Aurora's future Arts Center

Aurora’s future Arts Center

Next to Aurora’s Paramount Theater sits a historic building, most recently the home of Waubonsee Community College’s Aurora campus.  It’s been vacant for five years.  However, a Rick Guzman led initiative, which leveraged $500,000 in city funds into $35,000,000 of development commitments—a 70 to 1 return on investment!—will soon change that.  Go HERE for details on how he did this.  For more on his mayoral campaign, go to the Guzman for Aurora website, and go Here for more on this site.  For now let’s just note that Rick Guzman is wise to follow a growing trend which uses the arts to help revitalize urban areas, especially downtowns.

guzman-for-aurora“When you bring artists into a town, it changes the character, attracts economic development, makes it more attractive to live in and renews the economics of that town,” says Rocco Landesman, head of the National Endowment for the Arts from 2009 to 2012. While chairperson he coined a new slogan for the NEA: “Art Works.”  He meant to “highlight both art’s role as an economic driver and the fact that people who work in the arts are themselves a critical part of the economy.”  “Someone who works in the arts,” said Landesman, “is every bit as gainfully employed as someone who works in an auto plant or a steel mill.”

In a July 2011 article for The Urbanist titled “What Makes an Arts District Successful?”  Deborah Frieden writes, “For civic leaders facing limited resources, arts and cultural initiatives have become an appealing community-development strategy. In recent years, the fine-grained arts district—one that does not reinvent a neighborhood wholesale but enhances the existing community with diverse new development—has burgeoned. In fact, some cities are developing more than one of these districts at the same time. This may be due in part to the dramatic downturn in national and local economies, which has made funds for larger capital projects scarce. But there’s another reason why these arts districts are so popular: They have the potential to deliver many types of benefits, for both the public and private sectors, at a time when other tools for community development are flagging.”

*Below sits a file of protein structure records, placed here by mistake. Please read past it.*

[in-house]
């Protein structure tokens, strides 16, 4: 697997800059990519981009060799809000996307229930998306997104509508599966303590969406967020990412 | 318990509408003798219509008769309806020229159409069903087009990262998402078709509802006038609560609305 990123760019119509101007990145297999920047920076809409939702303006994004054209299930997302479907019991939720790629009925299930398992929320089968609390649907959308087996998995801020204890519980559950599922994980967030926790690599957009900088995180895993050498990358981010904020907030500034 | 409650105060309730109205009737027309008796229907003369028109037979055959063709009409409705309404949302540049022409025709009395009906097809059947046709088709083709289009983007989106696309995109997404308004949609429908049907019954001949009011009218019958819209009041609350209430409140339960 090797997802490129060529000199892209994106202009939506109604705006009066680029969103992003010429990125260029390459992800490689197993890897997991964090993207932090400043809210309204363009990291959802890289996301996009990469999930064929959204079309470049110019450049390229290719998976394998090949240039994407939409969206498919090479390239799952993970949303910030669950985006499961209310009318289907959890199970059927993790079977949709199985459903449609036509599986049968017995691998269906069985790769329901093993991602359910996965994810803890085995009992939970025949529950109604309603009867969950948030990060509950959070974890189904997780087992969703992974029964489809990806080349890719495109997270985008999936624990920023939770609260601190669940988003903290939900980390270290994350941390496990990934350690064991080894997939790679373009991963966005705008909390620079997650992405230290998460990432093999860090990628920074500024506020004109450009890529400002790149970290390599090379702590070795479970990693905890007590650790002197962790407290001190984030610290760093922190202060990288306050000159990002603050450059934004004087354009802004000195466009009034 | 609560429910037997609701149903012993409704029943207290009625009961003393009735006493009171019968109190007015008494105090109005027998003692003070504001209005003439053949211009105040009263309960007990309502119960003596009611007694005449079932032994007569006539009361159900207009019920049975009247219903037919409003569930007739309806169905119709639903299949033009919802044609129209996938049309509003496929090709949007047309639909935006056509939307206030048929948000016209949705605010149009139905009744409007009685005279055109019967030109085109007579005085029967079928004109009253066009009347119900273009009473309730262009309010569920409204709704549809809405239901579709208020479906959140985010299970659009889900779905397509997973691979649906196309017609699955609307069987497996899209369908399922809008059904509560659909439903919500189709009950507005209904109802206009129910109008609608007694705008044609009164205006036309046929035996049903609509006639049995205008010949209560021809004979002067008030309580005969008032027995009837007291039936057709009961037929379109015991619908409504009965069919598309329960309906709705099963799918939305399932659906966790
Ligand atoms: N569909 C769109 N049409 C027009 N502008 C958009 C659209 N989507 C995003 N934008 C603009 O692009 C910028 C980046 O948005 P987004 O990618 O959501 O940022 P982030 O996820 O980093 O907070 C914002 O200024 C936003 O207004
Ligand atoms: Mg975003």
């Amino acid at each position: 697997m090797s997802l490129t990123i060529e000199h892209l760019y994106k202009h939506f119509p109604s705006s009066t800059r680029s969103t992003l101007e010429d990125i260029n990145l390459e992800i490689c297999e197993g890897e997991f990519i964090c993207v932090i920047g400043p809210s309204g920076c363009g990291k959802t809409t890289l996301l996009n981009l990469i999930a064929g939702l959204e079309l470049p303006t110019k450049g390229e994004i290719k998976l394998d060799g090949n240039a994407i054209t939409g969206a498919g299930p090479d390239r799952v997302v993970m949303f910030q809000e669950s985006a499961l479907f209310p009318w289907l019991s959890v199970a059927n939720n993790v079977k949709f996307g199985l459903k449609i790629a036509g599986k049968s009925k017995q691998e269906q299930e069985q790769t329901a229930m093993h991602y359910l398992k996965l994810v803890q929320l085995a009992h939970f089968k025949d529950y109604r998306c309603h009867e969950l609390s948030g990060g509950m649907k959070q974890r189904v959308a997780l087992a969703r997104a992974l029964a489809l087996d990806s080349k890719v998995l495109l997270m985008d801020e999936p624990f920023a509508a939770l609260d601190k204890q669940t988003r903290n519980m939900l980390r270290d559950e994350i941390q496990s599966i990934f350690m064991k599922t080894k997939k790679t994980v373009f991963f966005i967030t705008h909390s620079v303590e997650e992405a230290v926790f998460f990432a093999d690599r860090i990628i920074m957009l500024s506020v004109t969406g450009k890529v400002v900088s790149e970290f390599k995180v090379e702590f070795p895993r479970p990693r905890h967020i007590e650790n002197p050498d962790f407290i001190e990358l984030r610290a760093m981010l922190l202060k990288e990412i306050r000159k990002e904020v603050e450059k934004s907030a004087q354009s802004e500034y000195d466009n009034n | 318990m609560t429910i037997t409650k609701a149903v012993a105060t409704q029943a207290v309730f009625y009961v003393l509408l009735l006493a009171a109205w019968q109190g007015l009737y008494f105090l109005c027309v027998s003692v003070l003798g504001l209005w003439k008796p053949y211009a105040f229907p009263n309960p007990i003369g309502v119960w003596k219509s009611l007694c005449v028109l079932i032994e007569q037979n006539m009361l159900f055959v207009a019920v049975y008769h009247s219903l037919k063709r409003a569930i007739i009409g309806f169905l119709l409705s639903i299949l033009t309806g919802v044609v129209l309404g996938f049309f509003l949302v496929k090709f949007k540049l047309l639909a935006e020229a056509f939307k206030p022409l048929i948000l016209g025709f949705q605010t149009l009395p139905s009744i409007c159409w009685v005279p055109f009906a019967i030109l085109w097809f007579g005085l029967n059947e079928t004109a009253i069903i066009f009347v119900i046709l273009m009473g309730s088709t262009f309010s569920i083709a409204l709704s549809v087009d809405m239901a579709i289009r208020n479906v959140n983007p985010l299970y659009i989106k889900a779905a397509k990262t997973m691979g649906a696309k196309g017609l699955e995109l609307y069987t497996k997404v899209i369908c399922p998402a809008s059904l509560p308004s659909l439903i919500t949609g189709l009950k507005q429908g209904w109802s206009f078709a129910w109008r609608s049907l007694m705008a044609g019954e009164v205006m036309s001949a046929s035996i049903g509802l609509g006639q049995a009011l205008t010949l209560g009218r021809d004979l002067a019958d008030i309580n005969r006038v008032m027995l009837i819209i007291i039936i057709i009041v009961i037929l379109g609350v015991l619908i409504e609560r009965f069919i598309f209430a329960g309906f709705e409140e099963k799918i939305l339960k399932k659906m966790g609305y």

Creating arts centers to spur economic growth goes by several names.  The National Endowment for the Arts created a white paper titled “Creative Placemaking” for the Mayor’s Institute for City Design, a leadership initiative co-sponsored by the United States Conference of Mayors and the American Architectural Foundation.

Mural in a Miami Arts District

Mural in a Miami Arts District

Americans for the Arts refers to these centers as “Cultural Districts.” This link leads to its one-stop shop “Toolkit” for creating them.  It covers: Cultural Districts Basics, Developing a Cultural District, Advancing a Cultural District, Profiles of Cultural Districts, Cultural Districts Research, and Cultural District Issue Briefs, briefing papers on everything from district management to cultural tourism.